Science, Social studies and geography were done through Five in a Row and living books during primary school years. After that they used living books and writing about what they were learning to continue exploring.

      I liked NOEO Science Which was literature based and Life by Design (from Answers in Genesis) for science.

      How did I keep my kids on track? First of all, I didn’t aim to keep them on track compared to schools or other families. We had our plan and that was our track.

      secondly – we had a routine and that was what we did. no options. We studied in the mornings, pursued more personal interests in the afternoons – but there was a time for everything and everything had its time. NOt that it was rigid but a routine did create a family habit – and expectation.

      I also kept homeschooling hours short. At 8 we studied probably for 2-3 hours, with breaks, they had a 1 reading time after lunch and then 1 hour of productive time in the afternoon and then play play play.

      My Daniel used to make so much stuff at 8 – and honestly, that counted as school. he had his very short reading lesson, a very short math lesson, typing practice, a Bible lesson and Five in a Row lesson. Done. I think it is really important to keep things light, short, engaging, relevant to young boys. I also thing a routine is very very helpful.

      Here’s 2 blog posts you might find helpful:
      https://livelifewithyourkids.com/2016/09/tools-help-distracted-child/

      https://livelifewithyourkids.com/2016/11/routine-help-behaviour/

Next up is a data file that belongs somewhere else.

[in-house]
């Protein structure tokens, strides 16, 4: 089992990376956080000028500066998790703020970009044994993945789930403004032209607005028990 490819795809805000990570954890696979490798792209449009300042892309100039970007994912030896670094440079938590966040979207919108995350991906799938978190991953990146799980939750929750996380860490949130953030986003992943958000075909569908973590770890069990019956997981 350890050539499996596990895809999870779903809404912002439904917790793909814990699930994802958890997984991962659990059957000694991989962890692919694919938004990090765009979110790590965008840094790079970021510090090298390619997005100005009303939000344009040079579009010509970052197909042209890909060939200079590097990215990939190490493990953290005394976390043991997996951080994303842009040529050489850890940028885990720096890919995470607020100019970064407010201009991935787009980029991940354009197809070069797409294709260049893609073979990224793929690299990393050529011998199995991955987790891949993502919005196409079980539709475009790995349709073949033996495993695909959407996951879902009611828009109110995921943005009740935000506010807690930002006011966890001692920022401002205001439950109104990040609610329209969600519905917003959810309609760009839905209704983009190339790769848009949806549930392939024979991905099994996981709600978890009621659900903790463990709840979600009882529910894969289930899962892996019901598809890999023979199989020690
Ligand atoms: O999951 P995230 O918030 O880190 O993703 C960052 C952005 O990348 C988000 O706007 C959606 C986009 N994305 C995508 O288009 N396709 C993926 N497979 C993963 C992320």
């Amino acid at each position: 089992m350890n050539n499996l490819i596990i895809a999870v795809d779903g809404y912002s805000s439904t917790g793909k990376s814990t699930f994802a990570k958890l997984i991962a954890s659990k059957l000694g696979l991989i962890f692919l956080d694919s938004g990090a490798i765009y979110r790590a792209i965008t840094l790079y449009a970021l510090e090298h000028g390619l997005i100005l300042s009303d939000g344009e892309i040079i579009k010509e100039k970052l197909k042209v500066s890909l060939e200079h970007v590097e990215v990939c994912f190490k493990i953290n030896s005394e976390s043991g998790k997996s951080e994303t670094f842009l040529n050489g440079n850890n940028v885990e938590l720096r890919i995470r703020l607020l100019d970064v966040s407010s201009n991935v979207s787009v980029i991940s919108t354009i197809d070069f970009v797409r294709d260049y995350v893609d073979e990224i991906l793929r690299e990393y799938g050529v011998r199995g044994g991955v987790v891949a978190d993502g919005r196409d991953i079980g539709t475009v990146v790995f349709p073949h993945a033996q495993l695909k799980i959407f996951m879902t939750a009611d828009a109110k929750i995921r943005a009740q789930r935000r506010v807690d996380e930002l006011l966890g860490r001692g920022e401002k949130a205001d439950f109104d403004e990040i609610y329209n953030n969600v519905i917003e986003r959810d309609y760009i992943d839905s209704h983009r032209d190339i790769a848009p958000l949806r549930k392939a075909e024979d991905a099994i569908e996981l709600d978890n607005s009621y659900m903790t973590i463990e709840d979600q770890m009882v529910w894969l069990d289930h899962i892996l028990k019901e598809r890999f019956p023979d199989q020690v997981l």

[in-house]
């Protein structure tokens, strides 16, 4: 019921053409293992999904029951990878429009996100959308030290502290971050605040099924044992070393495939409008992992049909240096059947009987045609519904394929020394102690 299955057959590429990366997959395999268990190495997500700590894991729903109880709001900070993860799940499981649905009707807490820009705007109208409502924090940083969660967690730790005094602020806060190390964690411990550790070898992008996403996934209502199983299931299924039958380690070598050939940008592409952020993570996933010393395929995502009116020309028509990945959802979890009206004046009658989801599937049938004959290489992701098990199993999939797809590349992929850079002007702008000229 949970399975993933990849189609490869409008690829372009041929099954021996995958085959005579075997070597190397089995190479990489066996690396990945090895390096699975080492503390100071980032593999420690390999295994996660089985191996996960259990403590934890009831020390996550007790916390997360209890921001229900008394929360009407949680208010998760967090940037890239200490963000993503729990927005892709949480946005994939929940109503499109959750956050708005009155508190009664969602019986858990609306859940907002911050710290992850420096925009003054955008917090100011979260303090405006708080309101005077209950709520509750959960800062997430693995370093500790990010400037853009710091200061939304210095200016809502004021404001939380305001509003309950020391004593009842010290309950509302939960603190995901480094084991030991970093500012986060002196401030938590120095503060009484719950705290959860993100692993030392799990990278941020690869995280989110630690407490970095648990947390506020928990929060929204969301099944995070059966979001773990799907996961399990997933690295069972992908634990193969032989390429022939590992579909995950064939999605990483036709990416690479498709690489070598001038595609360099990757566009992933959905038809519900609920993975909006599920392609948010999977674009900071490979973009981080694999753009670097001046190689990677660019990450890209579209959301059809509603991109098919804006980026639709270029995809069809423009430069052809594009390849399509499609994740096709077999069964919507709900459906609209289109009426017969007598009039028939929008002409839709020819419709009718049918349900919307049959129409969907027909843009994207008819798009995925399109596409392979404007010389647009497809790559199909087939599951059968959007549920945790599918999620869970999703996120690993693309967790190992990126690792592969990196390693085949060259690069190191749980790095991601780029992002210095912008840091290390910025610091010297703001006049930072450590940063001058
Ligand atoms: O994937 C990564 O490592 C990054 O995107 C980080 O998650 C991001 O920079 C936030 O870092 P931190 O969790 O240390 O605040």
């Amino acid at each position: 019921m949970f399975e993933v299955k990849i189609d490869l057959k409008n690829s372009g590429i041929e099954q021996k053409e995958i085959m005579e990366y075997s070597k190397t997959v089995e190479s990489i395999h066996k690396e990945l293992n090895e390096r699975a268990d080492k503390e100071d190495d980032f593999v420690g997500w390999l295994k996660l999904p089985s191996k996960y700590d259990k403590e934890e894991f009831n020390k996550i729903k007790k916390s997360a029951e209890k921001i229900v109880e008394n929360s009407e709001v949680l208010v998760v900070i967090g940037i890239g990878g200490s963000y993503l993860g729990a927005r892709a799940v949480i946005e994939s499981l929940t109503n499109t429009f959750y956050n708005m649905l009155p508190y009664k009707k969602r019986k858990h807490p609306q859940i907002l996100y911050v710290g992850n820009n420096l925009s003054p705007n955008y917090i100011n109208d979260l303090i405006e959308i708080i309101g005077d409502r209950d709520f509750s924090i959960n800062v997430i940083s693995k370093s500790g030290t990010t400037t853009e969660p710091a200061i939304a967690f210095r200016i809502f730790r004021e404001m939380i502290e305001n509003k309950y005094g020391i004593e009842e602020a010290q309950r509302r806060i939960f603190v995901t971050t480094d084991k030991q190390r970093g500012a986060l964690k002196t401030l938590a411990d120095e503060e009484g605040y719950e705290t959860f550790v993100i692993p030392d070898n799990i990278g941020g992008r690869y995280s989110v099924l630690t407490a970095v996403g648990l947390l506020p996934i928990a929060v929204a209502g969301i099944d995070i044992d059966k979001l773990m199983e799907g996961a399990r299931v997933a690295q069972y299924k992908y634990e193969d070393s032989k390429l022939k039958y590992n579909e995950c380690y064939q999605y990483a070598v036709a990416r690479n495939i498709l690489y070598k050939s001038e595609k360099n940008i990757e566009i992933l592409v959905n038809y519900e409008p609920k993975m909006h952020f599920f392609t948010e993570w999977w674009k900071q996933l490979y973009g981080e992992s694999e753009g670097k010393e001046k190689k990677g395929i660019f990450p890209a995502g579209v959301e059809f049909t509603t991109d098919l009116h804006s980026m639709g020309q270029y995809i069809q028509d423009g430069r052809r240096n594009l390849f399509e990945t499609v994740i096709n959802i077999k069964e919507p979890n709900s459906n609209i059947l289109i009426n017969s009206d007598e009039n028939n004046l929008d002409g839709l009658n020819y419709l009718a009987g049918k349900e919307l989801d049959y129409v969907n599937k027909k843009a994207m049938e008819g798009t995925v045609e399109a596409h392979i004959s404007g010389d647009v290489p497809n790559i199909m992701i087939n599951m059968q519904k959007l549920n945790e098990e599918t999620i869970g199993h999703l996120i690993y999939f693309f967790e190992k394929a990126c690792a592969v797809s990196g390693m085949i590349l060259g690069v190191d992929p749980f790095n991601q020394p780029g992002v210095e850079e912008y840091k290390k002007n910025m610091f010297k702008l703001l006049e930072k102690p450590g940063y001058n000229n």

Reply

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20 years of Homeschooling Experience – Reflecting on our Story

This is part of a series of homeschooling reflections that I am writing in celebration of the end of our homeschool journey.  After 20 years all four of our children are finished their 12 years of school – and are moving onto either adult learning situations or work.

Why we Started Homeschooling and Why we Kept Going: After 20 years of homeschooling I reflect back on why did we started homeschooling and why we kept going.

Benefits of Homeschooling:  The benefits of homeshooling are as diverse as the reasons you would homeschool – this is my top list after 20 years of experience.

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After 20 years I reflect back and list the best homeschool lessons I taught my kids. There is so much we can teach we need to know what are priorities are at any time.